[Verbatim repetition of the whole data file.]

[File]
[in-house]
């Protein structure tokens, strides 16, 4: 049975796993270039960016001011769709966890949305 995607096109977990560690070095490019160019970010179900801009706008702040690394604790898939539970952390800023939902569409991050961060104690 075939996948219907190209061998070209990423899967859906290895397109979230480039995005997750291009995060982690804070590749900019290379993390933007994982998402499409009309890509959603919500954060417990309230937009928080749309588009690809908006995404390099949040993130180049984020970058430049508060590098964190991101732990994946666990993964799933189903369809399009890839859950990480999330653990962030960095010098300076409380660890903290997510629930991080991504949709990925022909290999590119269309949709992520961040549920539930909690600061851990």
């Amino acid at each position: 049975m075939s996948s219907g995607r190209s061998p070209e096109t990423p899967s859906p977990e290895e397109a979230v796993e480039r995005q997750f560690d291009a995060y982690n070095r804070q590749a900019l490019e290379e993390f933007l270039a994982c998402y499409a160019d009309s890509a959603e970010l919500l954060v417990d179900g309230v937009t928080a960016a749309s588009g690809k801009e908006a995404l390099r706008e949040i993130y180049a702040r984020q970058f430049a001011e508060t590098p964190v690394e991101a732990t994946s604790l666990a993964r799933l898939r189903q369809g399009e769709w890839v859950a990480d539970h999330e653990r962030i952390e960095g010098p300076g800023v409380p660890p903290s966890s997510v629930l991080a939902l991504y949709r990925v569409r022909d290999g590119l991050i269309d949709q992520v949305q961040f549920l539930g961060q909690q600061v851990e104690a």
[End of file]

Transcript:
[in-house]
């Protein structure tokens, strides 16, 4: 049975796993270039960016001011769709966890949305 995607096109977990560690070095490019160019970010179900801009706008702040690394604790898939539970952390800023939902569409991050961060104690 075939996948219907190209061998070209990423899967859906290895397109979230480039995005997750291009995060982690804070590749900019290379993390933007994982998402499409009309890509959603919500954060417990309230937009928080749309588009690809908006995404390099949040993130180049984020970058430049508060590098964190991101732990994946666990993964799933189903369809399009890839859950990480999330653990962030960095010098300076409380660890903290997510629930991080991504949709990925022909290999590119269309949709992520961040549920539930909690600061851990």
């Amino acid at each position: 049975m075939s996948s219907g995607r190209s061998p070209e096109t990423p899967s859906p977990e290895e397109a979230v796993e480039r995005q997750f560690d291009a995060y982690n070095r804070q590749a900019l490019e290379e993390f933007l270039a994982c998402y499409a160019d009309s890509a959603e970010l919500l954060v417990d179900g309230v937009t928080a960016a749309s588009g690809k801009e908006a995404l390099r706008e949040i993130y180049a702040r984020q970058f430049a001011e508060t590098p964190v690394e991101a732990t994946s604790l666990a993964r799933l898939r189903q369809g399009e769709w890839v859950a990480d539970h999330e653990r962030i952390e960095g010098p300076g800023v409380p660890p903290s966890s997510v629930l991080a939902l991504y949709r990925v569409r022909d290999g590119l991050i269309d949709q992520v949305q961040f549920l539930g961060q909690q600061v851990e104690a």